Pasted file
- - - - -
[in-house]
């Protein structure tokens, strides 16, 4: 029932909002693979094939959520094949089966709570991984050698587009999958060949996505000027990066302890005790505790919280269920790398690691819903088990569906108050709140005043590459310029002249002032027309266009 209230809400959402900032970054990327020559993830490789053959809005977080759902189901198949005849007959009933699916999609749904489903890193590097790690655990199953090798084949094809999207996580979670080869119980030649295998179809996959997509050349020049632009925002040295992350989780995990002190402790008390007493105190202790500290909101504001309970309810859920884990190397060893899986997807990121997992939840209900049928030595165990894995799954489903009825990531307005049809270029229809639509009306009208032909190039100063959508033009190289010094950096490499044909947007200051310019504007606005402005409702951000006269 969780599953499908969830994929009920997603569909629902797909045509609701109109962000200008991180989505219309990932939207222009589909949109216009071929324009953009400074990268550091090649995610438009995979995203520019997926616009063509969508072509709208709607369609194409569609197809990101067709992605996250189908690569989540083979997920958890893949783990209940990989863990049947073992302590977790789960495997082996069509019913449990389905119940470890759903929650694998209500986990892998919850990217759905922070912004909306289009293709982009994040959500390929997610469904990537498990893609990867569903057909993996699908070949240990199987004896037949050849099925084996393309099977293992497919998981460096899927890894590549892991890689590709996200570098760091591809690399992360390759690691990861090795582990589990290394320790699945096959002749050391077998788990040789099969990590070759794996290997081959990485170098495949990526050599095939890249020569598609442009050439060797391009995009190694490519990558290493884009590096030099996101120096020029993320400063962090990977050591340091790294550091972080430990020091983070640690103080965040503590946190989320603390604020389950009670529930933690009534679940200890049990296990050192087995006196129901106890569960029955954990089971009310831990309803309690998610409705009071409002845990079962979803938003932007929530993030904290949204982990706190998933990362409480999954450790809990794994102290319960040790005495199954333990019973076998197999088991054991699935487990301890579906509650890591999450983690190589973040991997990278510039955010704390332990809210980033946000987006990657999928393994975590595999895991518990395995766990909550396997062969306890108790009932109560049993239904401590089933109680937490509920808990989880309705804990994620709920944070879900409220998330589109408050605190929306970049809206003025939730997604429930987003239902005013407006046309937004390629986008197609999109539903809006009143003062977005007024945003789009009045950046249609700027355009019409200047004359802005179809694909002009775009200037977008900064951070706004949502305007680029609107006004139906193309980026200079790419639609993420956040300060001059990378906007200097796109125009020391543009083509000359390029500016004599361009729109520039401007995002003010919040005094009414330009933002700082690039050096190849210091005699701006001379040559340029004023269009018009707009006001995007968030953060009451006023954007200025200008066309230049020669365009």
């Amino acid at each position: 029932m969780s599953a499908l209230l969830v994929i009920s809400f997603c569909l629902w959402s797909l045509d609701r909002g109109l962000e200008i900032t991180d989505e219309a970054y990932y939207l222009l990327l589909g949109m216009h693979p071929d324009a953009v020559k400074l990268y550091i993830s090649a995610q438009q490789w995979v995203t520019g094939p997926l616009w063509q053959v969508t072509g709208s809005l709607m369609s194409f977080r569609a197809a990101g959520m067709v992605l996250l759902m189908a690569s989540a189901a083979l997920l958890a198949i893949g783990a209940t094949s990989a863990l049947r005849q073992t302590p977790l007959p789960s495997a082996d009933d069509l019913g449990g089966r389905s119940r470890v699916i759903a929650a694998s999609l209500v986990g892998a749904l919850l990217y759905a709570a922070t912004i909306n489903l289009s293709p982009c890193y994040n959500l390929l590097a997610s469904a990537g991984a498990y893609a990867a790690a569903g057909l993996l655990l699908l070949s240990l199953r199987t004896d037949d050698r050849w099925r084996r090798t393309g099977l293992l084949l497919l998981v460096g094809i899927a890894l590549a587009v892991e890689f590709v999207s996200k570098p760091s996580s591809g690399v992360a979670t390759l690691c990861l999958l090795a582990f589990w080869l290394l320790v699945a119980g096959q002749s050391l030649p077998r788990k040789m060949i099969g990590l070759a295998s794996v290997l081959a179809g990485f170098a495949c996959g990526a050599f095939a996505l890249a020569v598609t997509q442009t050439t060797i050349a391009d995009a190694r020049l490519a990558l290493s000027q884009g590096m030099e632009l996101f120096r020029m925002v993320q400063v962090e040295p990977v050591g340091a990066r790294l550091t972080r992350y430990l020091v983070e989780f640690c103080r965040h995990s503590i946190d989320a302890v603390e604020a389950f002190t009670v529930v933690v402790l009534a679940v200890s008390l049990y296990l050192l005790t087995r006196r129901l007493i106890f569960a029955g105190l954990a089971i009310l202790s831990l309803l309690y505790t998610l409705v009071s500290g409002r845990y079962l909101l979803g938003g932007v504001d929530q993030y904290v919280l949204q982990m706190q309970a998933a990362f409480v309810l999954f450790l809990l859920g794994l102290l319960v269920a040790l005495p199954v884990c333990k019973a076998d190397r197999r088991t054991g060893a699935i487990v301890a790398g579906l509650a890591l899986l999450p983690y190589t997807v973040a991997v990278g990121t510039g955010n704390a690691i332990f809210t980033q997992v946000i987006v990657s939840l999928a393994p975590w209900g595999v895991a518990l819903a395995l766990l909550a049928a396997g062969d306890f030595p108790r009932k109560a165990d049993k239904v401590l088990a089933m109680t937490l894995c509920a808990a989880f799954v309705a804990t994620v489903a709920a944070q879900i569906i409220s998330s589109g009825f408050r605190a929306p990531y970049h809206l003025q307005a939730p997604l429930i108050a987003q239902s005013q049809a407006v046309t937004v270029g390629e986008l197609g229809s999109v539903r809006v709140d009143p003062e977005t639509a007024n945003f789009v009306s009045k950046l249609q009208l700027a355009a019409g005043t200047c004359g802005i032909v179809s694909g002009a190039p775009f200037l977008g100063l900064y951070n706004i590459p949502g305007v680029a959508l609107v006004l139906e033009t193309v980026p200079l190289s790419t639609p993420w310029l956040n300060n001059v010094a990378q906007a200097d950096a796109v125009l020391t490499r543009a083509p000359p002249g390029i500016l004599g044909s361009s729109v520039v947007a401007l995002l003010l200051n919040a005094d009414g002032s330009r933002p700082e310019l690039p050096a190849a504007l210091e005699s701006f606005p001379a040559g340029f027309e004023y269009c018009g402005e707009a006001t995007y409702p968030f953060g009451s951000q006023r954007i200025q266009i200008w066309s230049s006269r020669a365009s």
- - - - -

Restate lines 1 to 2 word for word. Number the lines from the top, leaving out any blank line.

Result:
[in-house]
């Protein structure tokens, strides 16, 4: 029932909002693979094939959520094949089966709570991984050698587009999958060949996505000027990066302890005790505790919280269920790398690691819903088990569906108050709140005043590459310029002249002032027309266009 209230809400959402900032970054990327020559993830490789053959809005977080759902189901198949005849007959009933699916999609749904489903890193590097790690655990199953090798084949094809999207996580979670080869119980030649295998179809996959997509050349020049632009925002040295992350989780995990002190402790008390007493105190202790500290909101504001309970309810859920884990190397060893899986997807990121997992939840209900049928030595165990894995799954489903009825990531307005049809270029229809639509009306009208032909190039100063959508033009190289010094950096490499044909947007200051310019504007606005402005409702951000006269 969780599953499908969830994929009920997603569909629902797909045509609701109109962000200008991180989505219309990932939207222009589909949109216009071929324009953009400074990268550091090649995610438009995979995203520019997926616009063509969508072509709208709607369609194409569609197809990101067709992605996250189908690569989540083979997920958890893949783990209940990989863990049947073992302590977790789960495997082996069509019913449990389905119940470890759903929650694998209500986990892998919850990217759905922070912004909306289009293709982009994040959500390929997610469904990537498990893609990867569903057909993996699908070949240990199987004896037949050849099925084996393309099977293992497919998981460096899927890894590549892991890689590709996200570098760091591809690399992360390759690691990861090795582990589990290394320790699945096959002749050391077998788990040789099969990590070759794996290997081959990485170098495949990526050599095939890249020569598609442009050439060797391009995009190694490519990558290493884009590096030099996101120096020029993320400063962090990977050591340091790294550091972080430990020091983070640690103080965040503590946190989320603390604020389950009670529930933690009534679940200890049990296990050192087995006196129901106890569960029955954990089971009310831990309803309690998610409705009071409002845990079962979803938003932007929530993030904290949204982990706190998933990362409480999954450790809990794994102290319960040790005495199954333990019973076998197999088991054991699935487990301890579906509650890591999450983690190589973040991997990278510039955010704390332990809210980033946000987006990657999928393994975590595999895991518990395995766990909550396997062969306890108790009932109560049993239904401590089933109680937490509920808990989880309705804990994620709920944070879900409220998330589109408050605190929306970049809206003025939730997604429930987003239902005013407006046309937004390629986008197609999109539903809006009143003062977005007024945003789009009045950046249609700027355009019409200047004359802005179809694909002009775009200037977008900064951070706004949502305007680029609107006004139906193309980026200079790419639609993420956040300060001059990378906007200097796109125009020391543009083509000359390029500016004599361009729109520039401007995002003010919040005094009414330009933002700082690039050096190849210091005699701006001379040559340029004023269009018009707009006001995007968030953060009451006023954007200025200008066309230049020669365009």